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Unsealed Court Documents Look Bad for Dell in Bad Capacitor Case

PC manufacturing stalwart, Dell, has closed a three year lawsuit regarding their handling of systems that were failing due to faulty capacitors - a serious problem that became widespread around the end of the 1990s, and is continuing to plague electronics manufacturers today.

Dell has been singled out in the lawsuit for their apparent intentional avoidance of customers that were suffering from system failures linked to bad capacitors, issues affecting up to 20 percent of systems orders for some major clients. Some of the unsealed court documents showed that Dell and customers were overwhelmed at how quickly components were failing.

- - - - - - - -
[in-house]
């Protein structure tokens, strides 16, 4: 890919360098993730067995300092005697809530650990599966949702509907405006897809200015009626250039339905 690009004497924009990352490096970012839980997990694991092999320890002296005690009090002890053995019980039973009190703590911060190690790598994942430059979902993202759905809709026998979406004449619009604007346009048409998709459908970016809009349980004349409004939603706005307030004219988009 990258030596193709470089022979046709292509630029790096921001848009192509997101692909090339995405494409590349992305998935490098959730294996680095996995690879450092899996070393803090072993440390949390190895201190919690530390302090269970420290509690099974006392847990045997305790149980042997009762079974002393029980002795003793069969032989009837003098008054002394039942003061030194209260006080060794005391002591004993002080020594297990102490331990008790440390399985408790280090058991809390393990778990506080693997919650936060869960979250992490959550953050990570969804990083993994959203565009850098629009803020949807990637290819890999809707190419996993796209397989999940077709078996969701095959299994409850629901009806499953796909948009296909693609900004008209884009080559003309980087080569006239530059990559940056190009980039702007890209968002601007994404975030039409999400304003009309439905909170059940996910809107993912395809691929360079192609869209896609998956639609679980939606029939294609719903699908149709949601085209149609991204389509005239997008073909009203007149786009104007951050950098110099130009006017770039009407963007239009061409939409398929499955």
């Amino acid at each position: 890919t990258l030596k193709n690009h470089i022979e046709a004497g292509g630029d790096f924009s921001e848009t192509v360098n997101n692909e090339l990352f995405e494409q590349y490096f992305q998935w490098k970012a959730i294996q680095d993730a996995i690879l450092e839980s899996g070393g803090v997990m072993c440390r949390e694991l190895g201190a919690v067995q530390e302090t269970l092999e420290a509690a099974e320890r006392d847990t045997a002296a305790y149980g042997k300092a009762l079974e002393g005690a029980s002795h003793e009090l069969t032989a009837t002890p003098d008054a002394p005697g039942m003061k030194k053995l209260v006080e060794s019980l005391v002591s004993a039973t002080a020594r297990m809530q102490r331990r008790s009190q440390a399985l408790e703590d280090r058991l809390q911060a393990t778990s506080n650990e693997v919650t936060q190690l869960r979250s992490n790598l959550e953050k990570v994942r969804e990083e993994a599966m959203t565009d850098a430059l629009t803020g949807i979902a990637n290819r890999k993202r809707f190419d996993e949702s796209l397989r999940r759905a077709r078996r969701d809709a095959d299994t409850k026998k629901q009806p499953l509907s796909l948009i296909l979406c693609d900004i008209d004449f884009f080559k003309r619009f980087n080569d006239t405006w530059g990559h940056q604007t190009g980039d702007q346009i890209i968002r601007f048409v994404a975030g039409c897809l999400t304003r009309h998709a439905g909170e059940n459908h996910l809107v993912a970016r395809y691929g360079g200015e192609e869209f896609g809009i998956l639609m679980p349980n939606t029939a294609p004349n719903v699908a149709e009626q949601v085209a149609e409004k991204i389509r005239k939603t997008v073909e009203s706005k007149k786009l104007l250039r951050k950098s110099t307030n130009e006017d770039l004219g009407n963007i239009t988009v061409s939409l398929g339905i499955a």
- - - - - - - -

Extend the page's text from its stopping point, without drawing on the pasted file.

One particular system, the SX270 Optiplex was initially only forecast to have a 12 percent, minimum, failure rate. Over time, that forecast was increased to 45 percent, and was believed that it could reach 97 percent. According to company representatives, the forecast figures ended up far exceeding the actual rates of failure due to the bad capacitors, with 22 percent of Optiplex systems needing hardware replacement.

Other computer and electronics manufacturers took a more proactive stance when the issue of bad capacitors came to light, the big issue with what Dell did was that they knowingly continued to build and sell systems including known faulty parts and start triaging customers based on the level of risk to future business with Dell.

21 November 2010

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